4 min read

Bullish or Bearish? How to Watch for Market "Signposts"

While the Russell 2000 has been weak the S&P 500 and Nasdaq have hit new all-time highs for months. So the overall market may not be as healthy as it appears on the surface.
Bullish or Bearish? How to Watch for Market "Signposts"

Today I want to spend a few minutes talking less about individual stocks, and more about how I look at stock market "signposts."

When we drive on the highway, there are signposts telling us what road we're on, how far the next town is, and so on.

I'll never know the real direction of the stock market ahead of time, but I try to find the same potential "signpost" clues wherever I can.

Watch the video, or read below for more insights!

I disagree with folks who say we should invest regardless of the overall market.

Warren Buffett is someone who says this often.

Warren Buffett via Wikipedia

I respect his opinions - he has $150 billion reasons to be right about these things. But for all of us as ordinary investors - we're not like mutual funds, pension funds, or hedge funds, where there's always more money coming in the door each week.

Our supply of money is relatively finite, right?

So we need to pay attention to the market - not obsessively so. But what I tell my premium subscribers all the time is 'eyes wide open.'

We don't want to be Little Red Riding Hood walking through the forest, oblivious to our environment.

Little Red Riding Hood, found in an abandoned garden.
Photo by Michael Kroul / Unsplash

If we see a wolf lurking in the shadows, it might be a friendly wolf or a dangerous one. But at least we know the potential risk or reward that comes with having that information.

Signposts to Watch

Something I look at a lot...is comparing different parts of the market to each other...the S&P 500, the Nasdaq, the Dow and especially the health of the Russell 2000 index.

The R2K is important because it represents the smalliest, riskiest, and fastest-growing companies in the stock market. So this is where we get a chance to gauge whether investors are happy taking large risks, small risk, or no risk - by how this index behaves.

A good example happening right now...

The Russell 2000 isn't "acting" very well. It hit its all-time high back in March and has been fading bit by bit. It's down about 7.5% since then.

What does this information tell me?

For one, if I'm putting money into a small company stock, or an ETF or mutual fund that has a lot of them in there...it explains why my bets probably aren't working out very well right now.

All of that could change tomorrow, of course. But if you're wife says, hey you put our money into X-stock. Why aren't we rich already? At least now you have a potential answer..

A few stocks have the ability to swim "upstream" so to speak, against the overall trend of their index. By definition though, if the index is falling, then the stocks within that index are falling as well.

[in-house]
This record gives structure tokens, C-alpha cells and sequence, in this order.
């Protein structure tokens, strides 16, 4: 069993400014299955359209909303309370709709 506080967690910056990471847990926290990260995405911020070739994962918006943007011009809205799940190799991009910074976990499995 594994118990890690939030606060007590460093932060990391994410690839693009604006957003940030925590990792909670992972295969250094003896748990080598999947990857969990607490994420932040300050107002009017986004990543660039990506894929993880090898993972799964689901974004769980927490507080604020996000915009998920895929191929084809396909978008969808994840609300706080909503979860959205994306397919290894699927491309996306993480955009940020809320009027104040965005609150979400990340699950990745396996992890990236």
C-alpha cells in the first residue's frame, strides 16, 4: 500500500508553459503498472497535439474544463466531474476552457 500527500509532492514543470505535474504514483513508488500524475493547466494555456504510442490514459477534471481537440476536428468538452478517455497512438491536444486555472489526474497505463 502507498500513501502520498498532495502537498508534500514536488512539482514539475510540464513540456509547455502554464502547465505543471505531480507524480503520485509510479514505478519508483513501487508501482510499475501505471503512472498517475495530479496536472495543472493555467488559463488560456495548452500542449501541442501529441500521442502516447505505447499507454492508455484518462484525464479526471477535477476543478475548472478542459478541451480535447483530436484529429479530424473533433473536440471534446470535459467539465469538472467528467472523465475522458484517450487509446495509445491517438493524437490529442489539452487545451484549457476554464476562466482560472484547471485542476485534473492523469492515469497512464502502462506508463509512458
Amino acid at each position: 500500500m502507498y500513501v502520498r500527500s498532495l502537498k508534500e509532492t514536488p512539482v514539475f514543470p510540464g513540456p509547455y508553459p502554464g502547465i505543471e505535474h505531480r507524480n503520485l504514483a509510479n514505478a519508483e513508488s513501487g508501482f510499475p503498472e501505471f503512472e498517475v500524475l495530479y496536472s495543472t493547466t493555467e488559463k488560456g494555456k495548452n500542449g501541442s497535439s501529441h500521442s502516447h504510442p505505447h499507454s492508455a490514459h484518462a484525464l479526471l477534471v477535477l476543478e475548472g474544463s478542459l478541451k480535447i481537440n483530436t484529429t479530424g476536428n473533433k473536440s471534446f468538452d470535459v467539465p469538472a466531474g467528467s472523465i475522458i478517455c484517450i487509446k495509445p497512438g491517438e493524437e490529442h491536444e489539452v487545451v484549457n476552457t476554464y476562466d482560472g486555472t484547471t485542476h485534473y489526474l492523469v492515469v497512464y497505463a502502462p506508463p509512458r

It also helps us to see potential vulnerabilities within the market.

I say "potential" because this is like a game of poker.

poker game (20111207)
Photo by Michał Parzuchowski / Unsplash

We don't know all the cards that our opponent...Mr. Market...holds in his or her hand.

For example, right now there's a potential vulnerability.

While the Russell 2000 has been weak - going sideways literally for most of this year - the S&P 500 and Nasdaq have continued to hit new all-time highs almost every week. It's been happening for months.

It could all change for the better tomorrow. But at least we see one of "Mr. Market's" cards now. We know that investors just aren't interested in small stocks. They don't want to take that level of risk.  

It gives me 2 other insights.

One, there are probably some fast-growing, healthy companies within small cap stocks that are being "given away" at valuable prices.

That was a point I made when I recommended Moderna (MRNA) in one of my first videos this year.

The stock had been temporarily thrown away by investors. That's why I said in the video I thought the stock could double or triple in value this year - and it has.

The other insight?

It tells me that the current state of the overall stock market may - may - not be as healthy as it appears on the surface.

It's sort of like being on a small ferry boat. If everyone rushes to one side, the boat loses its balance and runs the risk of flipping over. A disaster strikes.

Likewise, if one part of the stock market becomes way too popular with investors - they run the risk of capsizing the market as well.

Most of the time, these things have a way of evening themselves out.

But at least now I have my "eyes wide open" on where the potential risks and rewards are in this stock market.

Best of goodBUYs!

Jeff